A forbearance is a temporary postponement of mortgage payments in hopes of avoiding foreclosure. Foreclosure costs fall onto the lender, making foreclosure an undesirable outcome. Borrowers must demonstrate the need for forbearance. The need might be due to an illness or job loss. The need for forbearance must be demonstrated because loan terms will change. A borrower with a steady job who has always made their mortgage payments is likely to receive a forbearance. Whereas, A borrower with a spotty job history who has missed some mortgage payments may have a more difficult time receiving a forbearance.
Any skipped payments may be moved to the back of the loan or lumped into one payment at the end of the forbearance. The lender and borrower will discuss the new loan terms. Some lenders may allow borrowers to pay only interest during forbearance while others may allow partial interest payments. The remaining interest may result in negative amortization, which means payments for some period were less than the interest over the same period.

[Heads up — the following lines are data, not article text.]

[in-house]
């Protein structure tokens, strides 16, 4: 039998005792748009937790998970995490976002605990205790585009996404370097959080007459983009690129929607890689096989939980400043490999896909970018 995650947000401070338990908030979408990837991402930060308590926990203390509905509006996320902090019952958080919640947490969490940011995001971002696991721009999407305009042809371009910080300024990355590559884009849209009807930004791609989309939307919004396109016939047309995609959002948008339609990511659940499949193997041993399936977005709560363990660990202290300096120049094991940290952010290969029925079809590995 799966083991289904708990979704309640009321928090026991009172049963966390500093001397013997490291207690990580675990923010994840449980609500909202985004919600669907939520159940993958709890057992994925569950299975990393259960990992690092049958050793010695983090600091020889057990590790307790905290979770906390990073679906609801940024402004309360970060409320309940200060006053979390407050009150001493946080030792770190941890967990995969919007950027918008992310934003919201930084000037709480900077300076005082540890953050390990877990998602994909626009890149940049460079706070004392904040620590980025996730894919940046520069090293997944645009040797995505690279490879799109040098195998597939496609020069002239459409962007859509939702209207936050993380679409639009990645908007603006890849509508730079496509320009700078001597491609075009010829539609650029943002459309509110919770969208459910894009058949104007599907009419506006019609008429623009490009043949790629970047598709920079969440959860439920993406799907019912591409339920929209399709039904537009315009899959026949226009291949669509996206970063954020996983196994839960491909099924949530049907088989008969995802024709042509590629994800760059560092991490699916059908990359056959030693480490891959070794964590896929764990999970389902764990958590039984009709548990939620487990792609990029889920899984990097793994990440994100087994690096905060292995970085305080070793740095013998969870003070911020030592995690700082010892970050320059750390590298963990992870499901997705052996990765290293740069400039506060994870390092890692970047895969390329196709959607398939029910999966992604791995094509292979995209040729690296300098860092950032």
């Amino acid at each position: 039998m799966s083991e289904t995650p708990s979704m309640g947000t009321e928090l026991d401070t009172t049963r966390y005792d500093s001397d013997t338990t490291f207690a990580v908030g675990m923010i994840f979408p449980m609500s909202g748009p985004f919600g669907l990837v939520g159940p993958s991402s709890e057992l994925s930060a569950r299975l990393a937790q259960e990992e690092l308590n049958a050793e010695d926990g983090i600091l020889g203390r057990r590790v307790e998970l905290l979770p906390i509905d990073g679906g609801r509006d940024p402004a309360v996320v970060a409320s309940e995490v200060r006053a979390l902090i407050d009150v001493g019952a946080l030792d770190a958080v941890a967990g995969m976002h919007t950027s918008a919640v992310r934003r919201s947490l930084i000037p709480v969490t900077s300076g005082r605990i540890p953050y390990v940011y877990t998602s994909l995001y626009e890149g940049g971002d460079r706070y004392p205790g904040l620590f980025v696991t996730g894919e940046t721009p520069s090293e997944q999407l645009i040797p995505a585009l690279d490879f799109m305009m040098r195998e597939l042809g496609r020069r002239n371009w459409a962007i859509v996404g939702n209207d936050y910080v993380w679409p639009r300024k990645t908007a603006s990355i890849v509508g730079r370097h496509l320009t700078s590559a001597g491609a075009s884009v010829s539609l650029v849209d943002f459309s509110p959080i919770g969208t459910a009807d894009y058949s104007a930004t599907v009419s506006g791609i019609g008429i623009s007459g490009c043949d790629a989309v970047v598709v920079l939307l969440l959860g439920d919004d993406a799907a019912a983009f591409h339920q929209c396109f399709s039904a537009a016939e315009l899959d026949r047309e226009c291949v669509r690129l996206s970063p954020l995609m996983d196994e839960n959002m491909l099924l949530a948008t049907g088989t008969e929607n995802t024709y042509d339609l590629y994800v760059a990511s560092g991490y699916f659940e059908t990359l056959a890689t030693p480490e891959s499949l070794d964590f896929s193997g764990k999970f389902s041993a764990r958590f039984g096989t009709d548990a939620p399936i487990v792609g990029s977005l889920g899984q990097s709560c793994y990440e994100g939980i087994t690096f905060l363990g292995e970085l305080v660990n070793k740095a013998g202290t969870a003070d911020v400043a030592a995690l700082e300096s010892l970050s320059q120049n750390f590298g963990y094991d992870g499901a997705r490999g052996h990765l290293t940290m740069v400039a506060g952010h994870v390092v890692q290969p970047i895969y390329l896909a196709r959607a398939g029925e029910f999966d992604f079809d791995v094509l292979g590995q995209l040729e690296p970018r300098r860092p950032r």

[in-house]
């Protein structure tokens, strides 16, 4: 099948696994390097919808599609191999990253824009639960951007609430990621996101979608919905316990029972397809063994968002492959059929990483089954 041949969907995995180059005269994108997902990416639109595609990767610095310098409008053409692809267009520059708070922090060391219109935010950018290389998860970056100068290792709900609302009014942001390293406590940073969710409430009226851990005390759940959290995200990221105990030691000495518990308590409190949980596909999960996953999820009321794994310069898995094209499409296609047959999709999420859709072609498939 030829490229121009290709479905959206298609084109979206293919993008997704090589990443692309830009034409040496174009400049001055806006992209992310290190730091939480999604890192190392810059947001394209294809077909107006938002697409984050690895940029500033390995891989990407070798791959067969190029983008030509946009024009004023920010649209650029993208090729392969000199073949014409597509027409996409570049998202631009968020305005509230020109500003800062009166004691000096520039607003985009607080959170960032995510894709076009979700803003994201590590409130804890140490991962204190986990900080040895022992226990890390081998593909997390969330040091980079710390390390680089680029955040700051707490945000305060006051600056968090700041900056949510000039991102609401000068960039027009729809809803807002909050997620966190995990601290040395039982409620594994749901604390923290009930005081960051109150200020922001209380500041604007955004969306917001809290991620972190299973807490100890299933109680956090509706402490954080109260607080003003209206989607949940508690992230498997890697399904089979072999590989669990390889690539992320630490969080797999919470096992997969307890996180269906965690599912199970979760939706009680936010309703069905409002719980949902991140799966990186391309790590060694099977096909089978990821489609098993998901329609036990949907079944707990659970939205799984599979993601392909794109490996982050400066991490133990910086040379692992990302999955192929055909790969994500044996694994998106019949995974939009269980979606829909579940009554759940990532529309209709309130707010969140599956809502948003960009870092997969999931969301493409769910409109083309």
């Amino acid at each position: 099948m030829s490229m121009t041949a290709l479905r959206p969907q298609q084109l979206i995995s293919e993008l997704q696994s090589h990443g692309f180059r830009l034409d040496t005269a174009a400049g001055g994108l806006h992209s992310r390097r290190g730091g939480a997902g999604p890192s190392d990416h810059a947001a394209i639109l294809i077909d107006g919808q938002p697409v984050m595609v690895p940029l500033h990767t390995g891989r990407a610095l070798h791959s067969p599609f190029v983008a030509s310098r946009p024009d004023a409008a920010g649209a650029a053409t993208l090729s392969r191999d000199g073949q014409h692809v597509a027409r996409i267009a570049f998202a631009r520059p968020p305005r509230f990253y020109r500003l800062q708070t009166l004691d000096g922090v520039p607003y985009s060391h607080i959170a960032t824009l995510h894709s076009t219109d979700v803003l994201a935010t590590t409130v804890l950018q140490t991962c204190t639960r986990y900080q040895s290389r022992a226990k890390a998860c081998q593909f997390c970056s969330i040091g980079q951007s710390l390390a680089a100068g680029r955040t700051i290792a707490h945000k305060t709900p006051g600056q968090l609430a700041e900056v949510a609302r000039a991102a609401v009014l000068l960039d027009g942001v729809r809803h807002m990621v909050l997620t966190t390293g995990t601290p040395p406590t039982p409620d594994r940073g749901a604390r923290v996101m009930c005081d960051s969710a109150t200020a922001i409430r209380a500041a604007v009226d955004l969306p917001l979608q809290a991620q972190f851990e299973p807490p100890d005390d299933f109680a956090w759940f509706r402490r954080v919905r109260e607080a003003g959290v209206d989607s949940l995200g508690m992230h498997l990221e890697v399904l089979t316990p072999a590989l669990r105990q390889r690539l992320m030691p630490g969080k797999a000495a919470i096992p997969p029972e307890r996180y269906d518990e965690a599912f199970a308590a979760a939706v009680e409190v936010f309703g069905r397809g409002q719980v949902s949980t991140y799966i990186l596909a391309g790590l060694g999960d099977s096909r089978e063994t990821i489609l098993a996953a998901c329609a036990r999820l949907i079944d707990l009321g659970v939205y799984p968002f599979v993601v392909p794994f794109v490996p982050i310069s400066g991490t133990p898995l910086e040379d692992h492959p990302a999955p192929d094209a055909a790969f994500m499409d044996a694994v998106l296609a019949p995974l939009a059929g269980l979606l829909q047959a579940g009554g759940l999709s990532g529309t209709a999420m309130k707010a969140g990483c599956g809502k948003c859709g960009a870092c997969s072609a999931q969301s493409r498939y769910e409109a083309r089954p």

Fannie Mae and Freddie Mac offered forbearance to homeowners because of COVID. Late fees are not incurred due to missed payments during a forbearance. Additionally, nothing negative is reported to credit bureaus.
Unlike bank lenders, loan servicers are different since they do not own the loans. They only collect payments from borrowers. This means loan services may be less willing to provide any forbearance, as they are not taking on the same risks as bank lenders.